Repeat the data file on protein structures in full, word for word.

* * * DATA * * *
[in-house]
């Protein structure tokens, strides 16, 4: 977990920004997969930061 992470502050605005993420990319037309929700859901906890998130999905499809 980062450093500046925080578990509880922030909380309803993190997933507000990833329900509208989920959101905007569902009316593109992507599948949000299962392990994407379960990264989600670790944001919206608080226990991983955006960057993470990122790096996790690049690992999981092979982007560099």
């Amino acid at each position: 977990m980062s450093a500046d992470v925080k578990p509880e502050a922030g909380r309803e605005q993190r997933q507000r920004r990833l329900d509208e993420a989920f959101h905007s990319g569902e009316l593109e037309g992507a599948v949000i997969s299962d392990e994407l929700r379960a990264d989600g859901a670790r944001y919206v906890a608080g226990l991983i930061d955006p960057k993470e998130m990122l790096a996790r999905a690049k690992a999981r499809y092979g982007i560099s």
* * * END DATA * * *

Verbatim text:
[in-house]
């Protein structure tokens, strides 16, 4: 977990920004997969930061 992470502050605005993420990319037309929700859901906890998130999905499809 980062450093500046925080578990509880922030909380309803993190997933507000990833329900509208989920959101905007569902009316593109992507599948949000299962392990994407379960990264989600670790944001919206608080226990991983955006960057993470990122790096996790690049690992999981092979982007560099």
């Amino acid at each position: 977990m980062s450093a500046d992470v925080k578990p509880e502050a922030g909380r309803e605005q993190r997933q507000r920004r990833l329900d509208e993420a989920f959101h905007s990319g569902e009316l593109e037309g992507a599948v949000i997969s299962d392990e994407l929700r379960a990264d989600g859901a670790r944001y919206v906890a608080g226990l991983i930061d955006p960057k993470e998130m990122l790096a996790r999905a690049k690992a999981r499809y092979g982007i560099s």